- Holidays and Celebrations»
How To Build Your Own Halloween Graveyard
DIY Halloween Tombstones
Here you'll learn how to build your own tombstones and transform your yard into a spooky Halloween graveyard.
Sure, you can go to Target, Wal-Mart or some other store and buy tombstones, but then your graveyard will look like every other yard in the neighborhood.
The store bought gravestones usually have just a basic "R.I.P." or "Happy Halloween" on them. I like more realistic tombstones with funny or scary epitaphs and also enjoy decorating the house for Halloween. So a few years ago I decided to build my own graveyard. Here are my tips for doing it yourself.
Choose A Material
I built my tombstones using two materials: plywood and styrofoam.
Styrofoam is good because you can buy it in larger thicknesses (2" or more) at your local crafts store and it's already textured so it looks more like a gravestone from the start. Sheets of styrofoam insulation from a building supply store can also be used. Styrofoam can be tricky to do the lettering on, is more fragile and thicker pieces get expensive.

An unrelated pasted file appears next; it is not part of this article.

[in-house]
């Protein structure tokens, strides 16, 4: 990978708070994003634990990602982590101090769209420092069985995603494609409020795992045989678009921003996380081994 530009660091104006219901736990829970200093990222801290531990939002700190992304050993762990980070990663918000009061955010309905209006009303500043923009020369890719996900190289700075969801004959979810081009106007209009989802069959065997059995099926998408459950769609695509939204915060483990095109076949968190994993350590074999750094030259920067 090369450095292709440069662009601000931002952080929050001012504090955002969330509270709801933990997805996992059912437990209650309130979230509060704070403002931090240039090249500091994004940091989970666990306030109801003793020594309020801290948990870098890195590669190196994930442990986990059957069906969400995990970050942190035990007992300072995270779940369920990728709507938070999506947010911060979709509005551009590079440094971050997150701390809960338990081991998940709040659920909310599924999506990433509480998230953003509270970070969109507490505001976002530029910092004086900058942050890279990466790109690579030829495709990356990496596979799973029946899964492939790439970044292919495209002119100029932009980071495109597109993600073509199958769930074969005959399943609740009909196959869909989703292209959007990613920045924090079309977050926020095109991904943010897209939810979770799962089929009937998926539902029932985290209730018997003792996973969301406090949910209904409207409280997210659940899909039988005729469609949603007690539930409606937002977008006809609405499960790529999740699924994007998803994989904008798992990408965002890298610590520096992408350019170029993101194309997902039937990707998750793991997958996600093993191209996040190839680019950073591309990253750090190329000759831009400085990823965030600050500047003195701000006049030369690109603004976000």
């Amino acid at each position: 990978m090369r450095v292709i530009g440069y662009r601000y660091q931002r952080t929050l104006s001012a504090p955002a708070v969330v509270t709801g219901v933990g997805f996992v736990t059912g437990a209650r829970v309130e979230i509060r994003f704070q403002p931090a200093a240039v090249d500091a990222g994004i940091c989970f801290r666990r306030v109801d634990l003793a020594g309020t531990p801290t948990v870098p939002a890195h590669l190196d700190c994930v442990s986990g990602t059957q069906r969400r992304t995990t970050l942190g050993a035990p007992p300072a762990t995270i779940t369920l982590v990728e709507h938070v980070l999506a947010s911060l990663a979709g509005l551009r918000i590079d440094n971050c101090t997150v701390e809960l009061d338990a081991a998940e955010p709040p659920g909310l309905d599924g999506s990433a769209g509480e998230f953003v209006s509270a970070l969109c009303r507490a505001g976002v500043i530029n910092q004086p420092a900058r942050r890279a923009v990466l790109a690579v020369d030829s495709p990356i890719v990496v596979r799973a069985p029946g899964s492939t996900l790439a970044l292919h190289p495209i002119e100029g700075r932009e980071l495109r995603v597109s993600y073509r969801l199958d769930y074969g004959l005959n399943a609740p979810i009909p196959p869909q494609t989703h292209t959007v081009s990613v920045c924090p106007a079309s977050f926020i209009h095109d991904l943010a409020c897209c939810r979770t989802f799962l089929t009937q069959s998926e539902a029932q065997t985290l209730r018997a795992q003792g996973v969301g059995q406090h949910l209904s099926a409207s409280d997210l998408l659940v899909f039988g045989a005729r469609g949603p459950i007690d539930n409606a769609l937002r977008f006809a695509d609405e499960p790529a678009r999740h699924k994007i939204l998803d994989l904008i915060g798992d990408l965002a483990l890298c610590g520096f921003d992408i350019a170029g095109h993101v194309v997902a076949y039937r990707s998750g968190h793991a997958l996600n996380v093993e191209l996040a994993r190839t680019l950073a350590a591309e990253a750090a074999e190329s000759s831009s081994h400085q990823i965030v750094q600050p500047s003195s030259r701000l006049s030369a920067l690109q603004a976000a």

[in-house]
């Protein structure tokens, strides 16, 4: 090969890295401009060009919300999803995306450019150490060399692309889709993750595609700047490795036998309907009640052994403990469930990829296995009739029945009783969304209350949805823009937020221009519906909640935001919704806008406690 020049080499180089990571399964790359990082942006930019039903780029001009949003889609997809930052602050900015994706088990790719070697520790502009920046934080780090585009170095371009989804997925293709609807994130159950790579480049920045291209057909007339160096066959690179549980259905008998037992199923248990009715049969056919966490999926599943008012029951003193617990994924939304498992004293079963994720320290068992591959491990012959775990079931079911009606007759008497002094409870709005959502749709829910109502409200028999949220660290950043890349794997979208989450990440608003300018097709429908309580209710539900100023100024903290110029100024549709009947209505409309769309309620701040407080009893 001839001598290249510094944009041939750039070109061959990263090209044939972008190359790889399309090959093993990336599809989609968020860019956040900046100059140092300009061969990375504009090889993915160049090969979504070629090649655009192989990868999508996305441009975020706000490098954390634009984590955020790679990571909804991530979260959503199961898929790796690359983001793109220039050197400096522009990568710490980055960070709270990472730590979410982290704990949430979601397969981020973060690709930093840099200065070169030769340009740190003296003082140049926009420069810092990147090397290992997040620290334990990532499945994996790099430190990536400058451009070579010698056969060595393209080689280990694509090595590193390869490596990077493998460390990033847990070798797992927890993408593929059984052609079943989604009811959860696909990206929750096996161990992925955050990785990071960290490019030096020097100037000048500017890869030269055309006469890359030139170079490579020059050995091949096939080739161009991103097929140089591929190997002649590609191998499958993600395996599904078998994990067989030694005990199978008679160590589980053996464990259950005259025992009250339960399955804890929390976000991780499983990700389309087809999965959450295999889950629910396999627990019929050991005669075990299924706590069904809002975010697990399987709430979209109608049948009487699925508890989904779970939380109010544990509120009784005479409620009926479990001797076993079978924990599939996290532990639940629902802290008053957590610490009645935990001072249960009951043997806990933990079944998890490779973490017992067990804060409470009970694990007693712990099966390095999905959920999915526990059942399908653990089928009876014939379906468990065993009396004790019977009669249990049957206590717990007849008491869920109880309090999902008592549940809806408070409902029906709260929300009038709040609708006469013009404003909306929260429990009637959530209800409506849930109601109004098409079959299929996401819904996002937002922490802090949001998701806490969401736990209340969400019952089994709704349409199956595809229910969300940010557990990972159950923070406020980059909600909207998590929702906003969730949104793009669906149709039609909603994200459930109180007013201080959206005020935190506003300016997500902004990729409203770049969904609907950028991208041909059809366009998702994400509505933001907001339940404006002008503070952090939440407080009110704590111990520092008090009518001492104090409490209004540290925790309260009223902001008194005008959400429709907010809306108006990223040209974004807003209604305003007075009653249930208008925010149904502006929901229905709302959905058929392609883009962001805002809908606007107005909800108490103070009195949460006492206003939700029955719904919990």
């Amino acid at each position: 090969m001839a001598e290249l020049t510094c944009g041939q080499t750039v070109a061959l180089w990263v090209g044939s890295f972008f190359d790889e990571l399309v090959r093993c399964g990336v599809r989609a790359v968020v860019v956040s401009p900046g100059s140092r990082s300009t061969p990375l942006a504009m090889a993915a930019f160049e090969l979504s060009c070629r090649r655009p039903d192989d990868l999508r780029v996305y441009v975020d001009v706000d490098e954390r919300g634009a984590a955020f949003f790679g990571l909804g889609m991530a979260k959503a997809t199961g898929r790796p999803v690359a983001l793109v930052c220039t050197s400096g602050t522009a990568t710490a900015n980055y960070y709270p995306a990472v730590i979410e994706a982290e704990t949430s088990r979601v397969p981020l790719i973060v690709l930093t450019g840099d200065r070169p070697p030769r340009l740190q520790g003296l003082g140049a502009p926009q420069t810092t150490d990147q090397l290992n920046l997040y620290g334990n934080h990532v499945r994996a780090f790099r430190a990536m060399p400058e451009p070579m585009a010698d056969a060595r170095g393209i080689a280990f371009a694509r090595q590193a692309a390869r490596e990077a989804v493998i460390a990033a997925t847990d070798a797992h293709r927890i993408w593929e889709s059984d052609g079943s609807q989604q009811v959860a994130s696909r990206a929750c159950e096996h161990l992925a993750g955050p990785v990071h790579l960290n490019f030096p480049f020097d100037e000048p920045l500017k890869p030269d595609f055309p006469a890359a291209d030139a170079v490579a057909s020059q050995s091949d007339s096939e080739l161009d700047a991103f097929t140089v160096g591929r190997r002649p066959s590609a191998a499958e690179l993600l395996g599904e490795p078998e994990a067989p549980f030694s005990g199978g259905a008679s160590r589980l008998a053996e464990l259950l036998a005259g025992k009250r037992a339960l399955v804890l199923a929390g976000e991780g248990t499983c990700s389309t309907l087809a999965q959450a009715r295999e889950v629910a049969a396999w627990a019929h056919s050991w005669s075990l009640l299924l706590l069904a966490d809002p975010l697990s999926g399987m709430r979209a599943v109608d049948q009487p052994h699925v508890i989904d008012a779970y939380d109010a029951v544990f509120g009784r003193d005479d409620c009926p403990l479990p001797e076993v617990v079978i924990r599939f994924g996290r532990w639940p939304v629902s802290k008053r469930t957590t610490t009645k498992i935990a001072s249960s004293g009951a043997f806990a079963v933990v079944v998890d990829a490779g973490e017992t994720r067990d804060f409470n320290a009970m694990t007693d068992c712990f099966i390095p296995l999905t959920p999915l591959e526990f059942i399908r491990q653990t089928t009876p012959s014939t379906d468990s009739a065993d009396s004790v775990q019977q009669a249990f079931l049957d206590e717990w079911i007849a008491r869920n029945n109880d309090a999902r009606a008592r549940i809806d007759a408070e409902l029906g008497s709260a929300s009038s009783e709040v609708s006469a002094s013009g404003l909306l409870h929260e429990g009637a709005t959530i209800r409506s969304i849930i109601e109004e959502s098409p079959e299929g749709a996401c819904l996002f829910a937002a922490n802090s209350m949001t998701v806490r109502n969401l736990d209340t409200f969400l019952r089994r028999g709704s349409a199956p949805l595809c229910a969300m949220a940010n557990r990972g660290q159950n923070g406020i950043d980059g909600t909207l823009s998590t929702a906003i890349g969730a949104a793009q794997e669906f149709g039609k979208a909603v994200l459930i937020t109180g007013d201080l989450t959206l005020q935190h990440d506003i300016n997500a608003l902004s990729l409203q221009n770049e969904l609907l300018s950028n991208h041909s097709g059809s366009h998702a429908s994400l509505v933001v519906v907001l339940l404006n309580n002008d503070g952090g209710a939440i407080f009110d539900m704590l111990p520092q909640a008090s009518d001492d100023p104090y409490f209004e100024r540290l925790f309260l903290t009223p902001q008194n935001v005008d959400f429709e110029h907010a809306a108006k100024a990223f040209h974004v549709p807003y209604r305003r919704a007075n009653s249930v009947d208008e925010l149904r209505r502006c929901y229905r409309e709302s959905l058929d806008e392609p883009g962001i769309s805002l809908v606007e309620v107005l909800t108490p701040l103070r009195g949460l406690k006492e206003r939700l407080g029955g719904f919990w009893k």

Plywood is easy to work with, durable and you may already have scrap pieces buried in your garage. A standard 4'x8' sheet will be enough for about 6-10 tombstones depending on their size and shape.
There are other materials you can use (stone, resins, etc) but I don't have any experience using those so I'll focus on plywood and styrofoam.
Choose A Design & Epitaph
Tombstones come in many shapes and sizes. You can look at the sample pics below to get some ideas. Start with a basic and simple design such as the one pictured here. It's simply a rectangle with the top corners rounded off.
Where To Find Epitaphs
There are many sites on the web with listings of epitaphs. Most of them are redundant. These two will give you a pretty complete listing of what's out there.
Build The Tombstone
1. Determine the size of your tombstone. 18"w x 24-30"h is a good size for a basic stone. Make sure there is enough room to write the epitaph.